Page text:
A platform in the Campos Basin of Brazil experienced paraffin deposition issues in the inner-field flowline. The paraffin deposition rate was relatively low; however the deposited wax was hard and very sticky making pigging of the line difficult. Comprehensive advanced analyses and characterization of the crude oil and the deposit were conducted to determine the nature of the hardness and stickiness of the deposit. As part of the study, paraffin modifiers were tested to see their effect on the volume, hardness and stickiness of the deposit. The analysis on the deposit that was treated with the paraffin modifier showed a reduction in the components of the deposit that caused the hardness and stickiness of the deposit, resulting in a softer less sticky deposit that is easier to remove by pigging. FT-ICR MS analysis of the field deposit identifies an enrichment of the high molecular weight polar crude oil components that could be the reason for the stickiness of the deposit.


Crude oils contain high molecular weight paraffin hydrocarbons that may precipitate out of the crude oil and form a waxy solid phase when the oil is cooled (due to heat loss to the surroundings) during production and transport operations. Resultant plugging of the pipelines and clogging of transport equipment can often be a challenging problem to control and remediate.1-5 Pigging is one method of removing paraffin deposits from the pipe wall, but pigging programs can be ineffective if the deposited paraffin is hard and sticky. This problem has been experienced by a platform in the Campos Basin of Brazil due to the hard and very sticky nature of the paraffin deposit. The pigging program for the inner-field flowline has been difficult and it is unclear if the pigging program is effective in removing all of the paraffin deposit.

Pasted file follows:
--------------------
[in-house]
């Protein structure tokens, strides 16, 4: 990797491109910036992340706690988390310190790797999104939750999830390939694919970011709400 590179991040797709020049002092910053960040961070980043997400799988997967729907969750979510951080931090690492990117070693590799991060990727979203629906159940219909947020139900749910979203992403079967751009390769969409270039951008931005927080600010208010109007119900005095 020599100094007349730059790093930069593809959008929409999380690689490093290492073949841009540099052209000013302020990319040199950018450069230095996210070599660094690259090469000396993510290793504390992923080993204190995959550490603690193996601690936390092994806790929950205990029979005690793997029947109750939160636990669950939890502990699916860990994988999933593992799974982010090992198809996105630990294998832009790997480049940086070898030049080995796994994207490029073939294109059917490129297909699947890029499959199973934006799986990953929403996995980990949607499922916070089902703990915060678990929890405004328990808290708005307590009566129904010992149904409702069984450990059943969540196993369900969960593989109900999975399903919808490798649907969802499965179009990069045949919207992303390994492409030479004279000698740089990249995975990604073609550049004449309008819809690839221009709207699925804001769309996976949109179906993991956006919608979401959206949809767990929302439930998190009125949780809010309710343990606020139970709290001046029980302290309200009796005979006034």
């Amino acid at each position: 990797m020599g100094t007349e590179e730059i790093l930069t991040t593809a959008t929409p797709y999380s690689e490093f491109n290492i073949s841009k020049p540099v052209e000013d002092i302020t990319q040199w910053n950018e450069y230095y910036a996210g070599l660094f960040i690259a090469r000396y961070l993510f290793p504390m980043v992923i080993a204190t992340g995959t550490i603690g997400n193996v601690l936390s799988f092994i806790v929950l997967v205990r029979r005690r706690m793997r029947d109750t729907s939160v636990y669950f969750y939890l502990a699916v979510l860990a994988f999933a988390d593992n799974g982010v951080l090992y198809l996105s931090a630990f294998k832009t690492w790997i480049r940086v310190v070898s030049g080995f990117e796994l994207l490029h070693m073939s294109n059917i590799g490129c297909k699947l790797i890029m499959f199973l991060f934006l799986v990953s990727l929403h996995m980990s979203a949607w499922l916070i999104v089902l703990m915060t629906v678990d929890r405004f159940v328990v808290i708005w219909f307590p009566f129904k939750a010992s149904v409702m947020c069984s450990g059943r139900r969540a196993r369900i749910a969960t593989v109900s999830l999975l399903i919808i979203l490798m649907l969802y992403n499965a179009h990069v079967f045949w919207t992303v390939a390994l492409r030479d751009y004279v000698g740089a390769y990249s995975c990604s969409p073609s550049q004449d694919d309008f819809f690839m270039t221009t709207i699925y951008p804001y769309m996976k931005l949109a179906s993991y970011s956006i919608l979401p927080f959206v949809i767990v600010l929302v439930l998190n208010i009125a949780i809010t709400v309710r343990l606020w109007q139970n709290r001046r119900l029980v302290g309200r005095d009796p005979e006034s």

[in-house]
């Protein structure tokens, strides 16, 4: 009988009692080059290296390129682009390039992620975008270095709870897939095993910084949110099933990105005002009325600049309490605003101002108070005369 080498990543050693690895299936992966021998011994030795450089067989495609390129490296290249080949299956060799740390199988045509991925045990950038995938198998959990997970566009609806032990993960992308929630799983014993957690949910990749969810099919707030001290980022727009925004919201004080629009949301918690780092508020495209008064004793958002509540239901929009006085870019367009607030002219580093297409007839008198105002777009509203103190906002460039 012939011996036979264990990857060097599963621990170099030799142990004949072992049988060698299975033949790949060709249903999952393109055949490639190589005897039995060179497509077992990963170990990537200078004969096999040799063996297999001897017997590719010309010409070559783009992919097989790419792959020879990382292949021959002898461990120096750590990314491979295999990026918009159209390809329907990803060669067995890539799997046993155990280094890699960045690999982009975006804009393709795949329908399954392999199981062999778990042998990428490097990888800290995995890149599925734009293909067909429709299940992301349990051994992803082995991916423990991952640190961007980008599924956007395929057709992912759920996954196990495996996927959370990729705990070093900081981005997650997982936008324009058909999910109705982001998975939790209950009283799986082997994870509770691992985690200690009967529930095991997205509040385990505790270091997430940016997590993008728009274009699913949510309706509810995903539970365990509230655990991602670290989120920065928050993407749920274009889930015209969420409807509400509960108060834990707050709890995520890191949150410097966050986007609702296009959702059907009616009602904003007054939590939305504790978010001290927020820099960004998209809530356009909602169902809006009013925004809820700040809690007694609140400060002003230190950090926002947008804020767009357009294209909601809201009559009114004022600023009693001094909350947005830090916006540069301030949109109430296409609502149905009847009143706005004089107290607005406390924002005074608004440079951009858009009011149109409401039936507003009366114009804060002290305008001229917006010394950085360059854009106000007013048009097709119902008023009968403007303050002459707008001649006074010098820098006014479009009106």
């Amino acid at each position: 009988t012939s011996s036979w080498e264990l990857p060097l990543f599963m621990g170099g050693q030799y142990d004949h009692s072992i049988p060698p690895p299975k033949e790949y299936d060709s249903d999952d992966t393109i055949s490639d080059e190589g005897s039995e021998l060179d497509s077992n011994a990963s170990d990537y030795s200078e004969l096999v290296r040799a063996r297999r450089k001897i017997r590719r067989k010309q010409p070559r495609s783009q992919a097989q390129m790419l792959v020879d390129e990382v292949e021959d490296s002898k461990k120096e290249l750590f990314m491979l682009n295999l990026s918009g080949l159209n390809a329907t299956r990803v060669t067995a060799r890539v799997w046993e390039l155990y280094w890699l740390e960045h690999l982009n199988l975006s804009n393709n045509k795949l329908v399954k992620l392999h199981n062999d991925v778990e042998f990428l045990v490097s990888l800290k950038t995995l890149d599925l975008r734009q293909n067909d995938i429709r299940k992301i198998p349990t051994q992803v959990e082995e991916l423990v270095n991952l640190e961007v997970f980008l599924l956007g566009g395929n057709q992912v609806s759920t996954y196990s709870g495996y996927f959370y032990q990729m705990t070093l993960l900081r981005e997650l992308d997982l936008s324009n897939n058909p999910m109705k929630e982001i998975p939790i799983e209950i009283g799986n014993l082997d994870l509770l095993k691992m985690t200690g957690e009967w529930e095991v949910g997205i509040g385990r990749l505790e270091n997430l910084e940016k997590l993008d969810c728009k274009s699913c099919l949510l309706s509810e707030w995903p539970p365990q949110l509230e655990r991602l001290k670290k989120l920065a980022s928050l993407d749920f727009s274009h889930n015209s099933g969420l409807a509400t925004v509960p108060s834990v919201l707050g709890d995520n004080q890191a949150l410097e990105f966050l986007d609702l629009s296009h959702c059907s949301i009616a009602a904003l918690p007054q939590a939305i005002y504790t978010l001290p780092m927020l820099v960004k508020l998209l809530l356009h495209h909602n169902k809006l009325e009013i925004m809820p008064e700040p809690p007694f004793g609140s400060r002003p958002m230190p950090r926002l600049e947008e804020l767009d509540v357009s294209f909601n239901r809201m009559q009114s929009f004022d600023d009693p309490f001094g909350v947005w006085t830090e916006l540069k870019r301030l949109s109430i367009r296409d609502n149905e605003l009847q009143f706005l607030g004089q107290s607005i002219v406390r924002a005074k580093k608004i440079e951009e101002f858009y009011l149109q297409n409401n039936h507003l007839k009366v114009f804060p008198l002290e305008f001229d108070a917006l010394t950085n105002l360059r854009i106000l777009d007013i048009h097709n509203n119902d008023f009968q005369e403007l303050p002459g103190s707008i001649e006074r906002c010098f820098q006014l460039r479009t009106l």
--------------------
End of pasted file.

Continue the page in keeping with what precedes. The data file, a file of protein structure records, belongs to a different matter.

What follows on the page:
A better understanding of the oil composition and the paraffinic hydrocarbons present in the crude oils was sought in order to recommend chemical mitigation strategy. Crude oil sample from the field and paraffinic field deposits were collected for a comprehensive characterization with various analytical techniques, and the effect of wax crystal modifiers was qualitatively examined as potential remediation for deposition. Differential Scanning Calorimetry was employed to study the wax crystallization behavior of the crude oil and the deposit. Paraffinic hydrocarbon distribution of the fluids was characterized with High Temperature Gas Chromatography (HTGC). Efficacy of the wax crustal modifiers was evaluated with established Pour point and Cold Finger Deposition tests. Compositional information on the crude oil sample and the untreated paraffinic field deposit and the lab generated cold-finger deposits was further elucidated via high resolution Fourier transform ion cyclotron resonance mass spectrometry. Negative ion Electrospray Ionization (ESI) and Atmospheric Pressure Photoionization (APPI) coupled to 9.4T Fourier Transform Ion Cyclotron Resonance Mass Spectrometer (FT-ICR MS) were applied to attain extensive compositional knowledge of the fluids' hydrocarbon and hetroaromatic matrix.

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